Faculty

“Students leave Columbia ahead of the game; they learn to take informed chances.”

Lauren Liss ’04

Interactive Arts and Media

Interactive designer Lauren Liss teaches her students to listen, adapt, and learn from failure.

One night, while playing the popular 1995 computer game You Don’t Know Jack, Lauren Liss ’04 stumbled upon her career calling.

“I was drawn to You Don’t Know Jack’s interactivity,” says Liss. “This was something I was actually interested in. I wanted to learn more.”

Liss earned a BA in Interactive Arts and Media (IAM) at Columbia College Chicago. During her time at Columbia, Liss came full circle when she scored an internship with Jellyvision Games (now known as Jackbox Games), the video game developer who created You Don’t Know Jack.

“For a year and a half, I worked as an interactive design intern,” says Liss. “I was fortunate enough to be able to work on You Don’t Know Jack Vol.6: The Lost Gold.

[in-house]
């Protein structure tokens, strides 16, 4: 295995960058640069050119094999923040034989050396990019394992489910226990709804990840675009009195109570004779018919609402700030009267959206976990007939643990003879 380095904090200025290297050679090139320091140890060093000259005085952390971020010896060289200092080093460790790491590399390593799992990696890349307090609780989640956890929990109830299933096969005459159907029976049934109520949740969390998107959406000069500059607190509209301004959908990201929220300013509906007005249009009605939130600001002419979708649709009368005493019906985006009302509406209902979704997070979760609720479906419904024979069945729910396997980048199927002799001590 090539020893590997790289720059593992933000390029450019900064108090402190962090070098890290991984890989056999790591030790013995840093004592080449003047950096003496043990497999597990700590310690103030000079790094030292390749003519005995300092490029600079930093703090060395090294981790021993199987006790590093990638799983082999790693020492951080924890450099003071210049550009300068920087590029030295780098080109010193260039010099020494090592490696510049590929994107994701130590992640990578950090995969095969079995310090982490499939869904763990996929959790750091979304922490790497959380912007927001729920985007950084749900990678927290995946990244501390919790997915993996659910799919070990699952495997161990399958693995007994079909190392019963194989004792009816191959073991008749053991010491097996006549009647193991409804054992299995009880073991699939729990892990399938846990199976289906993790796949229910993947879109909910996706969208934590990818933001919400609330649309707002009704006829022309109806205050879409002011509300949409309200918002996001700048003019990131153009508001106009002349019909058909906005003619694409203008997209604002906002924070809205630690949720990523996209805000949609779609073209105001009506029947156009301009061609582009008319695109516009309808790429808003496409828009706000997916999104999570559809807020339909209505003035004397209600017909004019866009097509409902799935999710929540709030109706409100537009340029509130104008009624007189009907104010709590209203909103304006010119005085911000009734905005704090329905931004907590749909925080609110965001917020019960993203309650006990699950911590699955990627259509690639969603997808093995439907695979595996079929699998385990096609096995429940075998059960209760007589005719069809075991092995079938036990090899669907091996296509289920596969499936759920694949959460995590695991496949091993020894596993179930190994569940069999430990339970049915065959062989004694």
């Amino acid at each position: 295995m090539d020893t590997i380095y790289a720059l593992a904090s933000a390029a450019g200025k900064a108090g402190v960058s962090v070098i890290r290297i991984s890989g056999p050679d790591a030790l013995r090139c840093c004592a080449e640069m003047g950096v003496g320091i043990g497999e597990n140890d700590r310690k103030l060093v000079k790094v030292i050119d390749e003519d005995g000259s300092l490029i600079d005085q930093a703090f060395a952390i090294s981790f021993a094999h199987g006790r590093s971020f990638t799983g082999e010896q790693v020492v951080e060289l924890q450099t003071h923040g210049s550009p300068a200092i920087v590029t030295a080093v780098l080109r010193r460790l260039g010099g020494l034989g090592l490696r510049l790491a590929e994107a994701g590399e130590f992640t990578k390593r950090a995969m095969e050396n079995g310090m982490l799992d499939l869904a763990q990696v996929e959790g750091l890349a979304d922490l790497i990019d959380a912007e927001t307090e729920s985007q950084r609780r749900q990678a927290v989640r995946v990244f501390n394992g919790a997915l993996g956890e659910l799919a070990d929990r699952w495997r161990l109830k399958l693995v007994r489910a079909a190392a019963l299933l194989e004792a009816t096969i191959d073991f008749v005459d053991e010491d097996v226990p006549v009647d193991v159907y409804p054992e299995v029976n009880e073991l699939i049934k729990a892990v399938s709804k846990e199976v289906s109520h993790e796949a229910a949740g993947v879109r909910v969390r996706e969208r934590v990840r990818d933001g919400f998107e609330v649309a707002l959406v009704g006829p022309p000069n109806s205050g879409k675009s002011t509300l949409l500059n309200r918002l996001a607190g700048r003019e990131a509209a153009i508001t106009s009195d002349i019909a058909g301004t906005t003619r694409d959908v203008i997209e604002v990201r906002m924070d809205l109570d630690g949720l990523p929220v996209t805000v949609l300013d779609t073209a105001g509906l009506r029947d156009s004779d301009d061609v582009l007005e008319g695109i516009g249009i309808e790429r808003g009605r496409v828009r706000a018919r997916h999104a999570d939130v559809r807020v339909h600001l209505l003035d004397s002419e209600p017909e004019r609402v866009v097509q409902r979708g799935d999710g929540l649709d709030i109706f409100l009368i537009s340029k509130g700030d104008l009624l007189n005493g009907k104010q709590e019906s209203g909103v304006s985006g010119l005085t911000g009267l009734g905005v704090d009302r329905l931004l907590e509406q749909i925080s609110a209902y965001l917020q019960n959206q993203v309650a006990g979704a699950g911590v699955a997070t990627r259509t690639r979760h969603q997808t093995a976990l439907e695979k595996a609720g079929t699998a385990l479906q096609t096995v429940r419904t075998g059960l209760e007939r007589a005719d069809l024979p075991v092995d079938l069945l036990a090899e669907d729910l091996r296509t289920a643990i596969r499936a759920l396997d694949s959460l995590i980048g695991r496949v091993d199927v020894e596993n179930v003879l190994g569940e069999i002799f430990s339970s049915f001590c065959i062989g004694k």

After graduation, Liss worked as an interactive developer at an advertising agency and opened up her own web design studio, goodspark*. Then she returned to Columbia in 2006 as an adjunct professor for the Interactive Arts and Media department; she is now an assistant professor, coordinating the Interaction Design program.

“I don’t want my students creating for their own edification,” Liss says. “I place them in collaborative settings where they are urged to combine personal processes. This is how you become a better designer: learn to listen.”

Liss teaches most of the user experience courses at Columbia, including the Intro to IAM Team Development course, where junior students work in teams on various development projects.

“This introductory course allows students to experiment and learn from each other. It encourages broader thinking—to become less risk-averse and more experienced,” she says.

Liss teaches her students that they don’t have to succeed at everything all the time. In fact, she encourages “failure by way of growth” before the students begin working with real-world clients during their senior year.

“Students leave Columbia ahead of the game,” she says. “They learn to not be self-serving as a designer, but instead empathetic and ready to take informed chances.”


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